September 15, 2005

Maritime concerns drive Southeast Asia war games

KUANTAN, Malaysia (Reuters) - Australia, Britain, Malaysia,
New Zealand and Singapore signaled the growing importance of
Asian maritime security on Thursday, starting their annual
war-games with a strong focus on naval exercises.

Twenty-six naval ships, one of the biggest fleets assembled
in the 34-year-old joint exercise, gathered in the South China
Sea, off Malaysia and Singapore, for drills increasingly
designed to tackle terrorism rather than wage conventional war.

"Terrorism can occur anywhere. The threat here in this
region is probably no greater and no less than in other areas,"
New Zealand Air Commodore R.J. Newlands said at the launch.

But the strength of the naval contingent reflects growing
concerns in Southeast Asia on maritime security, military
officials said, with the Malacca Strait, carrying a quarter of
world trade, dogged by piracy and fears of a terror attack.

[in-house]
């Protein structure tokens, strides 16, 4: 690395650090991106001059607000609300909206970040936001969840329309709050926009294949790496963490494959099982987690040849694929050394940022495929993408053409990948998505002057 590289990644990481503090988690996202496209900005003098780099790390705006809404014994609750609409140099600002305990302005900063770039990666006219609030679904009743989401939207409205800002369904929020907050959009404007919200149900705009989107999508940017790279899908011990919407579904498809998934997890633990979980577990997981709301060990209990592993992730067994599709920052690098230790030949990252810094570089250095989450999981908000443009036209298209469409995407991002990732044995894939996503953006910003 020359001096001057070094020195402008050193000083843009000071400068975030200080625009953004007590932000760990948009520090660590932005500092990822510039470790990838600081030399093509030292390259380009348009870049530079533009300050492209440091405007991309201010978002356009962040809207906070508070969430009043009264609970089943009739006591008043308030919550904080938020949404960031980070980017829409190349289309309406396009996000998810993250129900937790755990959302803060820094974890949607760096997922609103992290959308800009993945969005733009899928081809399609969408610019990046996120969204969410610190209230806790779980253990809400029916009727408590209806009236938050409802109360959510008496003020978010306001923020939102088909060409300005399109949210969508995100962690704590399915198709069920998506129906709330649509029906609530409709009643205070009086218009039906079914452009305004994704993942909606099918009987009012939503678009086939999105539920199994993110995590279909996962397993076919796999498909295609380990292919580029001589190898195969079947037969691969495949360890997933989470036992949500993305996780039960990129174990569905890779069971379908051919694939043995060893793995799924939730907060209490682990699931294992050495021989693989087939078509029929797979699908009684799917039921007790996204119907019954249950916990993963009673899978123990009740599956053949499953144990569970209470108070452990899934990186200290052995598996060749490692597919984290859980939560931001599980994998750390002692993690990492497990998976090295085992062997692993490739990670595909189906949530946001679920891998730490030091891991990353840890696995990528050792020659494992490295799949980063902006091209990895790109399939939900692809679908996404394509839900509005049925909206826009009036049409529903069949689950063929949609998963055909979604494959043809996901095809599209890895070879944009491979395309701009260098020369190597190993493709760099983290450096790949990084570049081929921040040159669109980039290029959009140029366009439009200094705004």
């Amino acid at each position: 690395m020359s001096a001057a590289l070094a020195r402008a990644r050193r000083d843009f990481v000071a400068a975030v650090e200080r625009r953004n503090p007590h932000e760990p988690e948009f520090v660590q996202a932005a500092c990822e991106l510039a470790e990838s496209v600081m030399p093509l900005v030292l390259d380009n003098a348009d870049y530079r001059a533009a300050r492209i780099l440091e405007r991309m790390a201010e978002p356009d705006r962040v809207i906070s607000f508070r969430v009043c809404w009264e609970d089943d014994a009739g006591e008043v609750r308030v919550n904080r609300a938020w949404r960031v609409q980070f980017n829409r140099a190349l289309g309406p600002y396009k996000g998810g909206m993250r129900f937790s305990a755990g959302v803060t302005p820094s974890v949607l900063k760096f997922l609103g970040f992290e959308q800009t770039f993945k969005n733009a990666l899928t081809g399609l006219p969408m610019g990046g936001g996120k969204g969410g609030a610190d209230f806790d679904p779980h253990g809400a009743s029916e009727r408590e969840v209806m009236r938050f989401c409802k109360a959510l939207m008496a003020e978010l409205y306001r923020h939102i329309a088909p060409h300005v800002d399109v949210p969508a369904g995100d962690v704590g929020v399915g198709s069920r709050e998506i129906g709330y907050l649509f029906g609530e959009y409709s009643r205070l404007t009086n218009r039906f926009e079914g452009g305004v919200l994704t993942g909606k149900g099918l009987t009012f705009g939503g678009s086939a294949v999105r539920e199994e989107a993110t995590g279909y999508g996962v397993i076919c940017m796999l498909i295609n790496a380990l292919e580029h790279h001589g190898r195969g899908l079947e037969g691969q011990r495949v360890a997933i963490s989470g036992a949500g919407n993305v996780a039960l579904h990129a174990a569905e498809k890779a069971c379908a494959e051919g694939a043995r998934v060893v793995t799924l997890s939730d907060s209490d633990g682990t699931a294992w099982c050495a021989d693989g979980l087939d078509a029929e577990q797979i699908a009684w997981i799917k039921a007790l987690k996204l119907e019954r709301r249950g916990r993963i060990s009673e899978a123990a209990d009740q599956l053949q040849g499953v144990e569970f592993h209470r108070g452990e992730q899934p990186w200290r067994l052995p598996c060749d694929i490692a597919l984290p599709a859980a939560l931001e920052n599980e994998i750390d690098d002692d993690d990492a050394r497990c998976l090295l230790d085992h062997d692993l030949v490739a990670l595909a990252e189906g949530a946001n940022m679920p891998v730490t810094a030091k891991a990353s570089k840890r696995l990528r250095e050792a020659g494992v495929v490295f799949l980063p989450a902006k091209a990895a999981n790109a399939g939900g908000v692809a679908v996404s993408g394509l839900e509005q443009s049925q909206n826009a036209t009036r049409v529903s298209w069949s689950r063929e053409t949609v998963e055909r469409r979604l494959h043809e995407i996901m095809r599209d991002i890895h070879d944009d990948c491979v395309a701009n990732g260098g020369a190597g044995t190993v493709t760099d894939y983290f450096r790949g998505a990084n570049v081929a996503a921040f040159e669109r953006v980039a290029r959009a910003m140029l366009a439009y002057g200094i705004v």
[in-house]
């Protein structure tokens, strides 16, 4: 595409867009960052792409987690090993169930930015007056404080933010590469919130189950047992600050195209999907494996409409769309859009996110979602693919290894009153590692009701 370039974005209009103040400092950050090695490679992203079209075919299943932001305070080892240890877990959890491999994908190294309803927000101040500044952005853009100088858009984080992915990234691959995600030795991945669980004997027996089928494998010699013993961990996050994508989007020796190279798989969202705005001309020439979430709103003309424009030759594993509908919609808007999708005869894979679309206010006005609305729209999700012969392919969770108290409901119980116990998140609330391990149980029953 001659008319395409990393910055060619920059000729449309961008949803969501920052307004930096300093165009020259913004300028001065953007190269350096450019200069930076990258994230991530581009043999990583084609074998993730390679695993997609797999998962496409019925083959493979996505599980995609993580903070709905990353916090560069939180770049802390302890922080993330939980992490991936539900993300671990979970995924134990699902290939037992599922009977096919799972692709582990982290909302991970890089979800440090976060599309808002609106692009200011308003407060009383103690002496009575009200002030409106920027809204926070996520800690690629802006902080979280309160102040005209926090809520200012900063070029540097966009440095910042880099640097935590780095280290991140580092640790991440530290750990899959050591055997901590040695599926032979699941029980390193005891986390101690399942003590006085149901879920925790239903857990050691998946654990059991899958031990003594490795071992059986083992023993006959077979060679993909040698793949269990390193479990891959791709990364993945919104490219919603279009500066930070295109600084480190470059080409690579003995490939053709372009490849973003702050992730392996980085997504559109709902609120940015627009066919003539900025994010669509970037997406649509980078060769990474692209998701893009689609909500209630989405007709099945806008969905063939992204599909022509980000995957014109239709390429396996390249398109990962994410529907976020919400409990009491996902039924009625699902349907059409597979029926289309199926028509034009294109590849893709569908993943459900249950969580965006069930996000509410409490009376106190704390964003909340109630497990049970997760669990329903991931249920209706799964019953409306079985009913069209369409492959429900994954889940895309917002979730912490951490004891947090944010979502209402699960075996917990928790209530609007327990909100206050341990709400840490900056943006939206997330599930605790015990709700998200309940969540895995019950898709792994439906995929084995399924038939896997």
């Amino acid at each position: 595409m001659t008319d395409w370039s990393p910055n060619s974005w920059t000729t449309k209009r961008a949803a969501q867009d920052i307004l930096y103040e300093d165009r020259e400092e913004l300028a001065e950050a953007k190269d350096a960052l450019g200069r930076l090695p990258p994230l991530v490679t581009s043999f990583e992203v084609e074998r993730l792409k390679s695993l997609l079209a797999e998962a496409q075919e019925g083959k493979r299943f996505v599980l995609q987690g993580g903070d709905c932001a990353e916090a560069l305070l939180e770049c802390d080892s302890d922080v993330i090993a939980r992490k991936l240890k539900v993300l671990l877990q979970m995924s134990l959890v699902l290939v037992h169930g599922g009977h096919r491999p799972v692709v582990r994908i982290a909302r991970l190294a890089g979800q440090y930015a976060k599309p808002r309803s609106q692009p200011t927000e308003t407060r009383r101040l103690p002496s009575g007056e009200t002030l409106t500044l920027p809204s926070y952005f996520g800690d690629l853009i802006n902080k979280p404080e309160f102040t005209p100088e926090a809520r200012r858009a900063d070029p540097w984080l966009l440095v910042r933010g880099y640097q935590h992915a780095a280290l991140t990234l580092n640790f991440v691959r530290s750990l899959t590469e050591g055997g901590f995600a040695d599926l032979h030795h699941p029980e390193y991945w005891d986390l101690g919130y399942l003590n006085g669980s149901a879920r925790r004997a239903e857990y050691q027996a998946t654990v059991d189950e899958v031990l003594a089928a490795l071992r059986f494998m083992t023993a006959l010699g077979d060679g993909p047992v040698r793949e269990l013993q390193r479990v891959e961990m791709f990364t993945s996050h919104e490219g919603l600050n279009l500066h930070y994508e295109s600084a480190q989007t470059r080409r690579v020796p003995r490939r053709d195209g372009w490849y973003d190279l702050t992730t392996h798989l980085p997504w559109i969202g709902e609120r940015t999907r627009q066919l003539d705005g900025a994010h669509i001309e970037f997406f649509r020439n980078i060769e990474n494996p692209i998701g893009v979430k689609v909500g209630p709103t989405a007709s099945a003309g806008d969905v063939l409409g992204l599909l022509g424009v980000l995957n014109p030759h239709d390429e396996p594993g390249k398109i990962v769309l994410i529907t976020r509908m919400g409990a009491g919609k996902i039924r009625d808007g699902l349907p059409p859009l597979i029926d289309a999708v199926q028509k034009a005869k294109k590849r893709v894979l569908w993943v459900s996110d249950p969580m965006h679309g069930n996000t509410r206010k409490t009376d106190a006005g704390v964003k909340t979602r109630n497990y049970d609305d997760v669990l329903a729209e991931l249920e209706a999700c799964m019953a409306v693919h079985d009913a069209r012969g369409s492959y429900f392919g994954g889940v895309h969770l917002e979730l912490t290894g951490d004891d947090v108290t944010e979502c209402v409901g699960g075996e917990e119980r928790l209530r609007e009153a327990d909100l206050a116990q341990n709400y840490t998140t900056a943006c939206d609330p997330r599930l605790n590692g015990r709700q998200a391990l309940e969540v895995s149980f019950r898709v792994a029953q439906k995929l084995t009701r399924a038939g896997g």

The exercise, which runs until September 28, is part of an
upgrading of a Five Powers Defense Arrangements (FPDA) pact.

The accord was established in 1971, primarily to protect
Malaysia and Singapore, formerly British colonies, from
invasion. Its focus has recently been widened from traditional
warfare to include counter-terror operations.

The exercise will also include 74 military aircraft, one
submarine and 3,000 soldiers, and will cover Peninsular
Malaysia, Singapore and the South China Sea, the military
officials said.

"The main objective of the exercise is to conduct combined
joint operations in a multi-threat scenario," Malaysian defense
chief Admiral Mohamed Anwar Mohamed Nor told reporters at the
launch in the northeastern city of Kuantan.

"So far there's no real threat yet...we are always prepared
for such contingencies," he added.

Security experts are especially concerned about the Malacca
Strait, which threads its way between Malaysia, Indonesia and
Singapore. It links the oil-producing nations of the Middle
East with East Asian oil guzzlers such as Japan and China.

These three littoral countries and Thailand started joint
air patrols of the waterway this week. The planes will operate
from all four countries, using radar and digital imaging to
spot pirates and direct naval and coastguard vessels to
intercept them.